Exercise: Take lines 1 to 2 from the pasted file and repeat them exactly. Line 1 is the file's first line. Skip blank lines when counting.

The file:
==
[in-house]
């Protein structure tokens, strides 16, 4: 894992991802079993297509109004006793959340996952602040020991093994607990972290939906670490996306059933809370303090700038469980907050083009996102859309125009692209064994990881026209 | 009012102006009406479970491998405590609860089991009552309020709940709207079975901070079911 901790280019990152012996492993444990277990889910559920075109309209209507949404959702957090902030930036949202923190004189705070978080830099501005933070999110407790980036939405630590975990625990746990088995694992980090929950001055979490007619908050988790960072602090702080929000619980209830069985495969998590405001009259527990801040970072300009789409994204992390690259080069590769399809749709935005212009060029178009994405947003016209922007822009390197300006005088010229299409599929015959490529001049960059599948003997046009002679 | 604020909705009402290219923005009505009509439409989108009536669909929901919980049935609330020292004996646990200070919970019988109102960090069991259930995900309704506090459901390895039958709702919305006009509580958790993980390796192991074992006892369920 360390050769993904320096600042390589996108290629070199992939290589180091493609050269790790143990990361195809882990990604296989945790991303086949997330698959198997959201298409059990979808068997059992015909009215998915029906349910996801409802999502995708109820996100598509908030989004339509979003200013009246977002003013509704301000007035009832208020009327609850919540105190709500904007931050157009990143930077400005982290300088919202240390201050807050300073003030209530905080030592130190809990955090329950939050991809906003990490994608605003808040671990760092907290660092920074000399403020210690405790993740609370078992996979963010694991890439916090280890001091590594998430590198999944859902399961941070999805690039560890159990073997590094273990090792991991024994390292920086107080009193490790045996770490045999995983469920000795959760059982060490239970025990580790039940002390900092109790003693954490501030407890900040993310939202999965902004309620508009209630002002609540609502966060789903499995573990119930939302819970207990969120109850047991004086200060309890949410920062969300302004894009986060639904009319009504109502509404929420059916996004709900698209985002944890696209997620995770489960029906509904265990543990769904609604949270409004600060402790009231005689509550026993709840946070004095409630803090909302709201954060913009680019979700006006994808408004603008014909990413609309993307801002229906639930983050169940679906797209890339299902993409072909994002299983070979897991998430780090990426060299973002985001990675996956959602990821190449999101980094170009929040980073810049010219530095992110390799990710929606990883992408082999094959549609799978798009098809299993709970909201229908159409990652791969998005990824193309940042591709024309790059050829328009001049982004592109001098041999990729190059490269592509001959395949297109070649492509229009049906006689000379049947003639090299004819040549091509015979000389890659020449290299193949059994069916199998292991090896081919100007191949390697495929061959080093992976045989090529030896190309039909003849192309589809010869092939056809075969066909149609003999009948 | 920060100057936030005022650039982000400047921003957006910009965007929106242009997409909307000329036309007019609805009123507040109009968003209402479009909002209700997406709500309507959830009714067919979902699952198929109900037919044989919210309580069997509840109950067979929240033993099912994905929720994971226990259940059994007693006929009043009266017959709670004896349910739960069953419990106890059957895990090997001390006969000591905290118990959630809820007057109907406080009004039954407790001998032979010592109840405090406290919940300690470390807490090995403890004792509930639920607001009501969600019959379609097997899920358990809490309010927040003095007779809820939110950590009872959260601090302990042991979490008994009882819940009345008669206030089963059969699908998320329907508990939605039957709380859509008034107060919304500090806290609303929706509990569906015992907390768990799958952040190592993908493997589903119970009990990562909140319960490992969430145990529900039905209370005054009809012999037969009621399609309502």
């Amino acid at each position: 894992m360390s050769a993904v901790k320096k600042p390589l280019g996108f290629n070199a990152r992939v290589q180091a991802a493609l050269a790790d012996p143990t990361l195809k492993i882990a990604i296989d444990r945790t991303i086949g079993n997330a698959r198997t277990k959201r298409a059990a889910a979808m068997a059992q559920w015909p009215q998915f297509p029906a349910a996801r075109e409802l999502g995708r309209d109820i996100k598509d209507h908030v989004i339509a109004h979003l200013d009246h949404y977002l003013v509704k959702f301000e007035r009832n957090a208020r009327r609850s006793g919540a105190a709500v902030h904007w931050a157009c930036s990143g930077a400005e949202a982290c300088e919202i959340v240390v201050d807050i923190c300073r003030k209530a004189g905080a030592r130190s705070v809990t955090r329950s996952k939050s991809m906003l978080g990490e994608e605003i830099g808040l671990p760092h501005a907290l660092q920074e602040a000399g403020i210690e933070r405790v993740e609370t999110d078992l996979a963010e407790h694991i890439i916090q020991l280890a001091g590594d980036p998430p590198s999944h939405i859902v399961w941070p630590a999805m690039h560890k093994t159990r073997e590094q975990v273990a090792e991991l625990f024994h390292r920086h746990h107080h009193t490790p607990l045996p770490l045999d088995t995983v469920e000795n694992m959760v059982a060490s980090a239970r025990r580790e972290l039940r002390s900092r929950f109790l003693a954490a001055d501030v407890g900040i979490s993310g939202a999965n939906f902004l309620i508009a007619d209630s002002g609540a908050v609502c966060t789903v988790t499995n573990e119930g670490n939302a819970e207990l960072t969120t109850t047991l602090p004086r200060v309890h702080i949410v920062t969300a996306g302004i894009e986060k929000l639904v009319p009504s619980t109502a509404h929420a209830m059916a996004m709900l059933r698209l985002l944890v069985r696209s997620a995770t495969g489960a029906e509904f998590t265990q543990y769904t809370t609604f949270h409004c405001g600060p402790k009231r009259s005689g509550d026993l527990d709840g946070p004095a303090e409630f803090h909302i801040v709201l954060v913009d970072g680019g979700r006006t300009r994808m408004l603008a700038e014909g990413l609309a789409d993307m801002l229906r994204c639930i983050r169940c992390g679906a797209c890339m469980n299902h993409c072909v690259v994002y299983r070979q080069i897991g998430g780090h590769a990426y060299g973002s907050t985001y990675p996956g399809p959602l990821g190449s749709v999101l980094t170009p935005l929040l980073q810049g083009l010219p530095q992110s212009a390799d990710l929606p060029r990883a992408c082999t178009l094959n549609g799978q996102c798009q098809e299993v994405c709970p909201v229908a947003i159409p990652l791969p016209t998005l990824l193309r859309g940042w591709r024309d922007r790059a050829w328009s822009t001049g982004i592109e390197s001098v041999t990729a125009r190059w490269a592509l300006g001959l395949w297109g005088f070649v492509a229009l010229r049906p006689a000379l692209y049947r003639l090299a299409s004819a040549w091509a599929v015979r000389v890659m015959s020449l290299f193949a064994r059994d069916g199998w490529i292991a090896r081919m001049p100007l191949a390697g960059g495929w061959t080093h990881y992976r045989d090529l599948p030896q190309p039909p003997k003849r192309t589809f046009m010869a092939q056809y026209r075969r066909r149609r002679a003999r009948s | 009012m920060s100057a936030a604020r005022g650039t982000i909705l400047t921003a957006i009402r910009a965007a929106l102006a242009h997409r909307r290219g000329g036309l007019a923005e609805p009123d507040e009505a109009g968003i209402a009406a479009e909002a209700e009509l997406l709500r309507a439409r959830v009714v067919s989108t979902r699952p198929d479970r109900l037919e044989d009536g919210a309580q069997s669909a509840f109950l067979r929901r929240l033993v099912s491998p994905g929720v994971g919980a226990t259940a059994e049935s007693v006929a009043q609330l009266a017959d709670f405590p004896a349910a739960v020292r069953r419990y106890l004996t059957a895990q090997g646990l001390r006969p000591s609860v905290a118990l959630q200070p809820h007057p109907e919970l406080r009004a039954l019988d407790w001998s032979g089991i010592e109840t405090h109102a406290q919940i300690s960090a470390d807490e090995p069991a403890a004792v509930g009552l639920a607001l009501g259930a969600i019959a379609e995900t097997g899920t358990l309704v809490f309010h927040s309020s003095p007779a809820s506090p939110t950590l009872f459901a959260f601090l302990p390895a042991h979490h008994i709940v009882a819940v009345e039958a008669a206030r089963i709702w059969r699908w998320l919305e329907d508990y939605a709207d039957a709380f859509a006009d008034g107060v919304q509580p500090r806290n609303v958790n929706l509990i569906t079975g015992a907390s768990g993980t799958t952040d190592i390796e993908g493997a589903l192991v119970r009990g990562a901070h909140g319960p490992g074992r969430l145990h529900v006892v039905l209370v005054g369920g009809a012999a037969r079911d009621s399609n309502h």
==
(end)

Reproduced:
[in-house]
């Protein structure tokens, strides 16, 4: 894992991802079993297509109004006793959340996952602040020991093994607990972290939906670490996306059933809370303090700038469980907050083009996102859309125009692209064994990881026209 | 009012102006009406479970491998405590609860089991009552309020709940709207079975901070079911 901790280019990152012996492993444990277990889910559920075109309209209507949404959702957090902030930036949202923190004189705070978080830099501005933070999110407790980036939405630590975990625990746990088995694992980090929950001055979490007619908050988790960072602090702080929000619980209830069985495969998590405001009259527990801040970072300009789409994204992390690259080069590769399809749709935005212009060029178009994405947003016209922007822009390197300006005088010229299409599929015959490529001049960059599948003997046009002679 | 604020909705009402290219923005009505009509439409989108009536669909929901919980049935609330020292004996646990200070919970019988109102960090069991259930995900309704506090459901390895039958709702919305006009509580958790993980390796192991074992006892369920 360390050769993904320096600042390589996108290629070199992939290589180091493609050269790790143990990361195809882990990604296989945790991303086949997330698959198997959201298409059990979808068997059992015909009215998915029906349910996801409802999502995708109820996100598509908030989004339509979003200013009246977002003013509704301000007035009832208020009327609850919540105190709500904007931050157009990143930077400005982290300088919202240390201050807050300073003030209530905080030592130190809990955090329950939050991809906003990490994608605003808040671990760092907290660092920074000399403020210690405790993740609370078992996979963010694991890439916090280890001091590594998430590198999944859902399961941070999805690039560890159990073997590094273990090792991991024994390292920086107080009193490790045996770490045999995983469920000795959760059982060490239970025990580790039940002390900092109790003693954490501030407890900040993310939202999965902004309620508009209630002002609540609502966060789903499995573990119930939302819970207990969120109850047991004086200060309890949410920062969300302004894009986060639904009319009504109502509404929420059916996004709900698209985002944890696209997620995770489960029906509904265990543990769904609604949270409004600060402790009231005689509550026993709840946070004095409630803090909302709201954060913009680019979700006006994808408004603008014909990413609309993307801002229906639930983050169940679906797209890339299902993409072909994002299983070979897991998430780090990426060299973002985001990675996956959602990821190449999101980094170009929040980073810049010219530095992110390799990710929606990883992408082999094959549609799978798009098809299993709970909201229908159409990652791969998005990824193309940042591709024309790059050829328009001049982004592109001098041999990729190059490269592509001959395949297109070649492509229009049906006689000379049947003639090299004819040549091509015979000389890659020449290299193949059994069916199998292991090896081919100007191949390697495929061959080093992976045989090529030896190309039909003849192309589809010869092939056809075969066909149609003999009948 | 920060100057936030005022650039982000400047921003957006910009965007929106242009997409909307000329036309007019609805009123507040109009968003209402479009909002209700997406709500309507959830009714067919979902699952198929109900037919044989919210309580069997509840109950067979929240033993099912994905929720994971226990259940059994007693006929009043009266017959709670004896349910739960069953419990106890059957895990090997001390006969000591905290118990959630809820007057109907406080009004039954407790001998032979010592109840405090406290919940300690470390807490090995403890004792509930639920607001009501969600019959379609097997899920358990809490309010927040003095007779809820939110950590009872959260601090302990042991979490008994009882819940009345008669206030089963059969699908998320329907508990939605039957709380859509008034107060919304500090806290609303929706509990569906015992907390768990799958952040190592993908493997589903119970009990990562909140319960490992969430145990529900039905209370005054009809012999037969009621399609309502």